Caregiving often creeps up on an individual. You may start by dropping by a parents house and helping with grocery shopping, maybe even taking them to a doctor's appointment. At some point you realize that you have made a commitment to take care of someone else other than yourself.
Caregivers can be spouses, partners, adult children, parents, other relatives or even friends and neighbors. Whatever the relationship with the person you are caring for, it is important to add the title of caregiver to the list of things that you are. If you do not identify yourself as a caregiver, it will be difficult to search for resources that can help you throughout this new role.
At many times a caregiver is playing other roles as well. You may be employed full or part-time. You may also be married and caring for your children, volunteering or have other family commitments that you cannot let slip behind. Adding caregiver to the list of roles you play can often times be frustrating and exhausting. It is important to remember while you may be a caregiver, you must also continue to take care of yourself. Some things to remember are:
Above all, remember that taking care of yourself is just as important as taking care of someone else.
If a person is in a situation that has them asking “when is hospice called?” the answer is likely now.
Studies continue to show that many terminally ill patients are not referred to hospice until the final week of life. This delay means that both patients and caregivers struggle to control symptoms and pain on their own. Meanwhile, help is just a phone call away.
Rockbridge Area Hospice offers many services and programs aimed at helping patients and families make the best choice when faced with a life limiting illness. Our effort is to provide calm in the midst of chaos. Our Connections program is available to all residents of Rockbridge County and surrounding communities when traditional hospice is not quite the answer. To learn more about this bridge program and how it can help your family, click here.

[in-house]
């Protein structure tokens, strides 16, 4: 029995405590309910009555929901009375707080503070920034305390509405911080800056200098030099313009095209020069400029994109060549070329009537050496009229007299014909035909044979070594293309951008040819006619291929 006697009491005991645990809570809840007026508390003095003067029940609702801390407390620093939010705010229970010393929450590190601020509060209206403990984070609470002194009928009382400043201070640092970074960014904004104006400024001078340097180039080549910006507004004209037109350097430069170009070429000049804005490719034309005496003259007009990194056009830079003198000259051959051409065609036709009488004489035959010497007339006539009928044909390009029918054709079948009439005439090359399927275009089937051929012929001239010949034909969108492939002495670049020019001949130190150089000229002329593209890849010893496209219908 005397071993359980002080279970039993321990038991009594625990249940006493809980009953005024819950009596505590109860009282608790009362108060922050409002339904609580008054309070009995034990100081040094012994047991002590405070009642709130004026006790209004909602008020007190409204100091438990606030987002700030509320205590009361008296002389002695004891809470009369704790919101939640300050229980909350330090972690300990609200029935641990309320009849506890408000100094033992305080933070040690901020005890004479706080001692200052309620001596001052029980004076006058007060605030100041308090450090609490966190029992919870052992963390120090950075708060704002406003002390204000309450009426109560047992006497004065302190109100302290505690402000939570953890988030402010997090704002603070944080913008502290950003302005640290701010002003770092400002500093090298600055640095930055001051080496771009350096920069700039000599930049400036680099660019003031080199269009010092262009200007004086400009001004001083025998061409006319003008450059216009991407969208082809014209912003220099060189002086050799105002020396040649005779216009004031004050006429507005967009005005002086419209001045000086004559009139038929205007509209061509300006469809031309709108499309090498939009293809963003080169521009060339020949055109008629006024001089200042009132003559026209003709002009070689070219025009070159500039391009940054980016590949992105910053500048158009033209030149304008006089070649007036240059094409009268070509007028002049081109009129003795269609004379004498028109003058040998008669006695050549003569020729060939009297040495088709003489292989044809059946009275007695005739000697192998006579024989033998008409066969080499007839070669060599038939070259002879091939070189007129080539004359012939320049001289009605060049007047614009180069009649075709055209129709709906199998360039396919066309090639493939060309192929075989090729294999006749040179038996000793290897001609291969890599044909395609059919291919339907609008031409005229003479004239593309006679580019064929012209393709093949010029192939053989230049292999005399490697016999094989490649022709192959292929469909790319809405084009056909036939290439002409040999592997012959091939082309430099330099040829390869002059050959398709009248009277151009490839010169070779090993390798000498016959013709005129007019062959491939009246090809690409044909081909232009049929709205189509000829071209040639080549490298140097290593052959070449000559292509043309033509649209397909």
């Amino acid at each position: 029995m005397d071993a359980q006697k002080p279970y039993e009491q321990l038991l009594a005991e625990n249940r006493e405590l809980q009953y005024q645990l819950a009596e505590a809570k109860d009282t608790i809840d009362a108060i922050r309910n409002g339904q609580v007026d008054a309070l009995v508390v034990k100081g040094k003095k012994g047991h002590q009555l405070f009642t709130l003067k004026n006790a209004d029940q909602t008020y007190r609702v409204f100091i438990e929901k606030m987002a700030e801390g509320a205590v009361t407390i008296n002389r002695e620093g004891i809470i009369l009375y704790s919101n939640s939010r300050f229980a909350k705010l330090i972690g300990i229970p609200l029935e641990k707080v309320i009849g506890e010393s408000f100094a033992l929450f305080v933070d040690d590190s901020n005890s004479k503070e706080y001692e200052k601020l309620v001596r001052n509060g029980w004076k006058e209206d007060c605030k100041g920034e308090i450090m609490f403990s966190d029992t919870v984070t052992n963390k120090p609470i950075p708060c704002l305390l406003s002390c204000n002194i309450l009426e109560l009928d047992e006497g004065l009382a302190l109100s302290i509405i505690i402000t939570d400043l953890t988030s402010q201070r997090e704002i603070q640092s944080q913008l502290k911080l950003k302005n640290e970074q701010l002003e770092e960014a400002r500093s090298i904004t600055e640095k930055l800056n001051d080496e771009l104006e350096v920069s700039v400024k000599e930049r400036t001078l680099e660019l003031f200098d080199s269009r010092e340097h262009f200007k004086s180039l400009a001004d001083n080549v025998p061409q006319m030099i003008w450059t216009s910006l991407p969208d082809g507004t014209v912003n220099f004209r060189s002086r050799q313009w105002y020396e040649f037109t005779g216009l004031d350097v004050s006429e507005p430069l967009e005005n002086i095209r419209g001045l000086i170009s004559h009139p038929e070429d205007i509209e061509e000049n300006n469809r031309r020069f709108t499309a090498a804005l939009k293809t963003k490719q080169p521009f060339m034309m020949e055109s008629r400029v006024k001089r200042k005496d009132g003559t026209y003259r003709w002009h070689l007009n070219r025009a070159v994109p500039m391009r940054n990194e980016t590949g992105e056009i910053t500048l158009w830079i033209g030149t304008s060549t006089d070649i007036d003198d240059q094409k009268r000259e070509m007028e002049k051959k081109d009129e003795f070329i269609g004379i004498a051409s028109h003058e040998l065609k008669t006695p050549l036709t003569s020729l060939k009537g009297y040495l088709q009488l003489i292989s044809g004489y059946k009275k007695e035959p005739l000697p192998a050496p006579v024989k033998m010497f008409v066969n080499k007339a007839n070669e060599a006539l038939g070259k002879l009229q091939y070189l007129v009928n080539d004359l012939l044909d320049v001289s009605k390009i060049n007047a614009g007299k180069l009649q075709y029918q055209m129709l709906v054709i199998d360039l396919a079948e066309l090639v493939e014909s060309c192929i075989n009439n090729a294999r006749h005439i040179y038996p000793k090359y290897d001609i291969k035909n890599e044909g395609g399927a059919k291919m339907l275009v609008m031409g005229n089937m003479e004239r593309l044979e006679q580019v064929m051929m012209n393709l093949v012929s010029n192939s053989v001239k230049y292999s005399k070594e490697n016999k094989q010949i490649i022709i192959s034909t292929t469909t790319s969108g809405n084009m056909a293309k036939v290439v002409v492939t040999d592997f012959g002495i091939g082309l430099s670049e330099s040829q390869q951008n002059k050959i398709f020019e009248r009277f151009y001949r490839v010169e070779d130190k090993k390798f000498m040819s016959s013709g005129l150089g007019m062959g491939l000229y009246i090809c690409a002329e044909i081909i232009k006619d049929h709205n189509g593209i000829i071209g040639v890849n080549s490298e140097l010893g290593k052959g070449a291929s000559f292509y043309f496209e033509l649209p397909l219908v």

Now is the best time to learn more about hospice and ask questions about what to expect. Although end-of-life care may be difficult to discuss, it is best for family members to share their wishes long before it becomes a concern.
Rockbridge Area Hospice will answer your questions and help you find the right care. Our staff and volunteers have the training and expertise to guide you through the entire information-gathering process, we will discuss all your care options and help you determine the right care for you and your family. When you call Rockbridge Area Hospice, you will be encouraged to ask the questions you may have been afraid to ask.
The following are some questions you may want to ask your physician:
Turning to Rockbridge Area Hospice is not about giving up, it’s about getting help. The most life-affirming thing you can do is seek assistance and comfort for yourself or someone else. Most of our patients and families say that they wish they had called us sooner—that Rockbridge Area Hospice honored patients’ dignity and enhanced their quality of life.
Why is National Healthcare Decisions Day happening?
NHDD exists to “to inspire, educate and empower the public and providers about the importance of advance care planning.”
Why is NHDD targeted at the public and providers?
All adults should discuss and document their healthcare wishes in the event of a crisis. Accidents and acute illness can happen to anyone at any time, but far too few adults have done anything to plan ahead.
It is well known that providers can do a better job of raising the topic of advance care planning and incorporating patient’s wishes into their delivery of care.
NHDD offers a chance to address both these populations at the same time.
Why is NHDD on April 16?
It was inspired by Benjamin Franklin’s quip that “nothing in life is certain but death and taxes.”
Is NHDD only about end-of-life decisions?
No. NHDD encourages all adults to discuss and document their wishes for any event in which they cannot speak for themselves.
How many Americans have engaged in advance are planning?
Various studies suggest that only about a quarter of all adults have engaged in advance care planning.
Is it difficult to engage in advance care planning?
No. There are all sorts of free tools that are available to start and structure the conversations, and free advance directive forms for every state and several particular interests are available to document the discussion. Rockbridge Area Hospice provides FIVE WISHES. For more information call 540.463.1848
The hardest part is often just raising the topic, which is how NHDD can help. It creates a reason to “have the talk” and provides the tools to do it.
Do I need a lawyer to create an advance directive (living will, health care power of attorney, etc)?
No. Free forms and information are available for every state at www.nhdd.org. Also, every hospital in the US is required to provide patients about advance directives, so you can always ask at your local hospital.
Are you doing this to encourage people not to seek aggressive care?
Absolutely not. We want to encourage people to discuss and document their wishes so that they get the right care for them. For some patients this may mean aggressive care and for others it means nothing more than managing pain.
How can people help?
First, lead by example. Do your own advance care planning. Then, let others know about it. For your loved ones, you want to be sure they know your wishes.